Martin Berger is a lecturer in Informatics at the University of Sussex. His research focuses on typing systems and program logics for concurrent programming. He is also interested in compilers, meta-programming and models of timed computation. He graduated from Technical University Berlin. Martin worked in industry, developing network management software before completing his PhD at Imperial College London.
Before joining Standard Chartered, José Pedro was a postdoctoral research assistant in the Programming Languages group at the Department of Computer Science of the University of Oxford, working on the Unifying Theories of Generic Programming project.
Chris is a Research Manager at the Virtual Machine Group in Oracle Labs, where he leads the work to implement Ruby using the next generation of Java Virtual Machine technology, and other projects.
Before this he completed a PhD at the University of Manchester under the supervision of Doctor Mikel Luján, where he researched programming languages and irregular parallelism. Before that, he completed an MEng at the University of Bristol on languages with mutable syntax and semantics.
In his spare time he used to develop an award winning medical app that is the first app regulated as a medical device in the UK, and ran a consultancy to help clients such as the NHS to develop revolutionary medical software.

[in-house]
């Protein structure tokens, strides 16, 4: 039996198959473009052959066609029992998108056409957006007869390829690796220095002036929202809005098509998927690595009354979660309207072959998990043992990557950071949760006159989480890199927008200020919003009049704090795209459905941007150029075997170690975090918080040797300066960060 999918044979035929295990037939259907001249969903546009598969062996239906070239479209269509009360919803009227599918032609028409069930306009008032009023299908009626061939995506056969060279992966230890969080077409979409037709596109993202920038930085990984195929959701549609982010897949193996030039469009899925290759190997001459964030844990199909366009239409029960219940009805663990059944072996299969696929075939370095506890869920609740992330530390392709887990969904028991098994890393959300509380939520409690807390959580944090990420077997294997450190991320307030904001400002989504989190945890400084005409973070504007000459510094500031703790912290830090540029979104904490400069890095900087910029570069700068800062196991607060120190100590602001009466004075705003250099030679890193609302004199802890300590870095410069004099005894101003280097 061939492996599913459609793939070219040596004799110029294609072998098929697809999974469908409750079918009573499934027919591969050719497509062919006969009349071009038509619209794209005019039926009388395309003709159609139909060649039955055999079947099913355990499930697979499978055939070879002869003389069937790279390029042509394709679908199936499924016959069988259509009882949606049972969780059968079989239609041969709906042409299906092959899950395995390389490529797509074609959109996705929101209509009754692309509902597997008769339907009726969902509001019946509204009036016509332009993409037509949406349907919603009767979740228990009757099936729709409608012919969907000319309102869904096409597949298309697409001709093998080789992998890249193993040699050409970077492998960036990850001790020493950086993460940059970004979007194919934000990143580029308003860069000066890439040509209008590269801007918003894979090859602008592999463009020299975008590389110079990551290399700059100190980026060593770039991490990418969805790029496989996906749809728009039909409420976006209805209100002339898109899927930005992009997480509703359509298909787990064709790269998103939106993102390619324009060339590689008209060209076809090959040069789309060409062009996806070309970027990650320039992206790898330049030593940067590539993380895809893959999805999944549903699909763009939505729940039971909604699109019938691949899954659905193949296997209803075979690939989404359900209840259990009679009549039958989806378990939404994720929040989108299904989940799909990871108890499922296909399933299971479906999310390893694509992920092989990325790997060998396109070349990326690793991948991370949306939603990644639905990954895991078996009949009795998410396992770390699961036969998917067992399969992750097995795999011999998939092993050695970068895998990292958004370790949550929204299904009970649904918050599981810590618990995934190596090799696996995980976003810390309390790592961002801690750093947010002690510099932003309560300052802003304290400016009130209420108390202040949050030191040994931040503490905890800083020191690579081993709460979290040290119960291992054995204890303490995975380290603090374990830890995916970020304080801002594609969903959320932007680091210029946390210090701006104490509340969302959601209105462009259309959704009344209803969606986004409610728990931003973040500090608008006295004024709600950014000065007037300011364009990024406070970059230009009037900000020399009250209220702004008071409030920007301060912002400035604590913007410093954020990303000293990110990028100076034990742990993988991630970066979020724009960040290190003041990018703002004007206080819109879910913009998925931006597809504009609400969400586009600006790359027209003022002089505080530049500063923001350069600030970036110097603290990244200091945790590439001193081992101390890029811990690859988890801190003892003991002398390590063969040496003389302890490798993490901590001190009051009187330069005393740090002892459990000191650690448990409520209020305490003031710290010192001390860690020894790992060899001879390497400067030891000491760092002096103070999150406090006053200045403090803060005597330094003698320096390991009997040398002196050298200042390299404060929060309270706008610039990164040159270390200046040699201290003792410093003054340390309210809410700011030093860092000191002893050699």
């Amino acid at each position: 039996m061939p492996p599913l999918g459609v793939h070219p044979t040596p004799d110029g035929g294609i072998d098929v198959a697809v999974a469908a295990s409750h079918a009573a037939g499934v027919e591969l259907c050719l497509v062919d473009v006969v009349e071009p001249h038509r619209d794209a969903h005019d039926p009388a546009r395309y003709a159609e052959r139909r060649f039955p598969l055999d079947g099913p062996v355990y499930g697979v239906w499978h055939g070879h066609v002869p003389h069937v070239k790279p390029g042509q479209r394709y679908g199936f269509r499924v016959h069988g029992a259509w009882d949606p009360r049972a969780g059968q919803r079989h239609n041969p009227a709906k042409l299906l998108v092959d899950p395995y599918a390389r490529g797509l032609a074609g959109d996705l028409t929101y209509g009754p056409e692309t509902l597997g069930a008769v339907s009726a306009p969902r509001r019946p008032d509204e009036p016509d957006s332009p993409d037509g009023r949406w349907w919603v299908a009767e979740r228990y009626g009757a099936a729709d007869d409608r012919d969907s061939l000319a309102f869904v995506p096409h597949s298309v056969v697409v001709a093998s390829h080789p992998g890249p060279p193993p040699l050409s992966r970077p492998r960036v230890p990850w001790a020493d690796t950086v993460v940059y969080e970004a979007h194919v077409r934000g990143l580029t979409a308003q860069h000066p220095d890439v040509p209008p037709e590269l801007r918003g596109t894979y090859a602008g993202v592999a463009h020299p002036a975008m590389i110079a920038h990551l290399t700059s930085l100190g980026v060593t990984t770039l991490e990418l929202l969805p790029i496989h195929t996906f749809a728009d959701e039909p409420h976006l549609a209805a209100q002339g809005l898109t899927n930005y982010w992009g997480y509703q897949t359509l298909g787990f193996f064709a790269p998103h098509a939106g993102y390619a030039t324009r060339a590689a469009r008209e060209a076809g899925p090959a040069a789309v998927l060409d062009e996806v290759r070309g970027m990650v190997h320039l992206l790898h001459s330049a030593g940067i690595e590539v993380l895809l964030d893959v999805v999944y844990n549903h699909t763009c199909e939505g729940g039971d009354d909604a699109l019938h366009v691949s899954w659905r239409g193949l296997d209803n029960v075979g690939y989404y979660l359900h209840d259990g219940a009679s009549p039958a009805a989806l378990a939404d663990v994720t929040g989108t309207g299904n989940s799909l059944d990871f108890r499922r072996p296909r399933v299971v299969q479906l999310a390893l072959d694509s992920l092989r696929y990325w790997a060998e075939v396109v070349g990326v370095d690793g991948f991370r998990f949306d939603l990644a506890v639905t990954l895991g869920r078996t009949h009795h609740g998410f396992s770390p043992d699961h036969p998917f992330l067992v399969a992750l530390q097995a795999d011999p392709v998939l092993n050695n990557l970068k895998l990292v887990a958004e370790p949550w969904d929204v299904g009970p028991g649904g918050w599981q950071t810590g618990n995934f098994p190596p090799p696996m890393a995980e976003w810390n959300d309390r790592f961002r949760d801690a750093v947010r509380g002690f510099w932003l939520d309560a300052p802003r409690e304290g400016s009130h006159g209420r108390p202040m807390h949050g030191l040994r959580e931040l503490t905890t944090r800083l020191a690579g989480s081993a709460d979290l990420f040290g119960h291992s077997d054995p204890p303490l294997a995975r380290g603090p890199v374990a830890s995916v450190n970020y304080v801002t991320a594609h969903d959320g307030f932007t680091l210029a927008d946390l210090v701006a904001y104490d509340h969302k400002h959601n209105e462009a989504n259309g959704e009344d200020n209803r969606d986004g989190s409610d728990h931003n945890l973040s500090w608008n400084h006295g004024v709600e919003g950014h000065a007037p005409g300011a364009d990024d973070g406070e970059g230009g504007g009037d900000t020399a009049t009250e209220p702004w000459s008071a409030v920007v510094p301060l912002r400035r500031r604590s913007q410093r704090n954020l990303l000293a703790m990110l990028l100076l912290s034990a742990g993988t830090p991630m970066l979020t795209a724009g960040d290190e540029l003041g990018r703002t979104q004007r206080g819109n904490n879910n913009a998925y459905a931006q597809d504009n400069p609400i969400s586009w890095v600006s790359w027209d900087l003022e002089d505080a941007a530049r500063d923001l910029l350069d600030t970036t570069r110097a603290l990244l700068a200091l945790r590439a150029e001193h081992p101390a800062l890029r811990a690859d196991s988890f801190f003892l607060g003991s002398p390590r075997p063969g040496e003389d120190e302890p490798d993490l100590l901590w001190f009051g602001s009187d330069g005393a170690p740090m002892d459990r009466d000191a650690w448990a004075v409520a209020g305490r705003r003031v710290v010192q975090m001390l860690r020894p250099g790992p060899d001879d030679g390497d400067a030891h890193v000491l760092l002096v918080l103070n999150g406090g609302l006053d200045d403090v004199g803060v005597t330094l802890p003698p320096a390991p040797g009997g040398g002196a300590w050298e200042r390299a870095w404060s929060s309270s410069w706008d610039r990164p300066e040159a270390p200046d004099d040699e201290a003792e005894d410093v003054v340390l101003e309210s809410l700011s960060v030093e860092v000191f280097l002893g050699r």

Dates and venues
School: 8th to 12th August 2015, Robinson College, Cambridge
Banquet: 11th August 2016. (Details to follow)
PrerequisitesThe school is aimed at graduate students in programming languages and related areas, but is open to researchers, practitioners and strong masters students with the support of a supervisor. Some experience of typed functional programming in Haskell, OCaml, Scala, or a similar language will be assumed.
Thanks to generous industrial sponsorship, we are able to offer places with significantly reduced fees. There are three categories of fees, all of which cover registration, accommodation in Robinson College from Monday to Friday, and all meals and refreshments.
Participants who can pay the full fees will help allocate more fully-subsidised slots to less financially-able students. Your category of fees will not have any direct bearing on your acceptance into the school, but could affect how many slots we can offer.
- The full fee is £800.
- The standard (partly-subsidised) fee is £295.
- We also have a limited number of fully-subsidised places available for a nominal registration fee of £50.
We will notify you of your fee upon acceptance.
For administrative questions, please contact Gemma Gordon.